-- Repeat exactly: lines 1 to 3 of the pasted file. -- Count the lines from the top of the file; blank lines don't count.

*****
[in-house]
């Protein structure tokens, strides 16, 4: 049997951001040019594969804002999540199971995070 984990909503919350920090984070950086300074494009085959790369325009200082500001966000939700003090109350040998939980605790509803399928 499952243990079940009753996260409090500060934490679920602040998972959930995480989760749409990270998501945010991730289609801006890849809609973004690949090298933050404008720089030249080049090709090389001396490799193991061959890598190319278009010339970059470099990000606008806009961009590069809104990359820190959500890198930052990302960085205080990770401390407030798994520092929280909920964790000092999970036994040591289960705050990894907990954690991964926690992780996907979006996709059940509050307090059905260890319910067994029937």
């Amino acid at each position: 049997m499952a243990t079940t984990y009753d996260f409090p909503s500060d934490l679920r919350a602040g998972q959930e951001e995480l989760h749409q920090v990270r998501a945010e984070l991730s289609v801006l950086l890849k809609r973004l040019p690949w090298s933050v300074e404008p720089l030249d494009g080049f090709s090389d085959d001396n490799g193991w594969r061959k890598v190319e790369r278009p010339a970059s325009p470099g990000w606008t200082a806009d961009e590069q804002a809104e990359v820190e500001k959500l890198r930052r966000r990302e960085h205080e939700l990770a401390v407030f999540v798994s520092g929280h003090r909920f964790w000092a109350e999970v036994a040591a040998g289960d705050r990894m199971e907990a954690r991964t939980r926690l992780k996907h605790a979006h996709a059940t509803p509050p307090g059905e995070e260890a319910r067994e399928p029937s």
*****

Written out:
[in-house]
């Protein structure tokens, strides 16, 4: 049997951001040019594969804002999540199971995070 984990909503919350920090984070950086300074494009085959790369325009200082500001966000939700003090109350040998939980605790509803399928 499952243990079940009753996260409090500060934490679920602040998972959930995480989760749409990270998501945010991730289609801006890849809609973004690949090298933050404008720089030249080049090709090389001396490799193991061959890598190319278009010339970059470099990000606008806009961009590069809104990359820190959500890198930052990302960085205080990770401390407030798994520092929280909920964790000092999970036994040591289960705050990894907990954690991964926690992780996907979006996709059940509050307090059905260890319910067994029937």
């Amino acid at each position: 049997m499952a243990t079940t984990y009753d996260f409090p909503s500060d934490l679920r919350a602040g998972q959930e951001e995480l989760h749409q920090v990270r998501a945010e984070l991730s289609v801006l950086l890849k809609r973004l040019p690949w090298s933050v300074e404008p720089l030249d494009g080049f090709s090389d085959d001396n490799g193991w594969r061959k890598v190319e790369r278009p010339a970059s325009p470099g990000w606008t200082a806009d961009e590069q804002a809104e990359v820190e500001k959500l890198r930052r966000r990302e960085h205080e939700l990770a401390v407030f999540v798994s520092g929280h003090r909920f964790w000092a109350e999970v036994a040591a040998g289960d705050r990894m199971e907990a954690r991964t939980r926690l992780k996907h605790a979006h996709a059940t509803p509050p307090g059905e995070e260890a319910r067994e399928p029937s």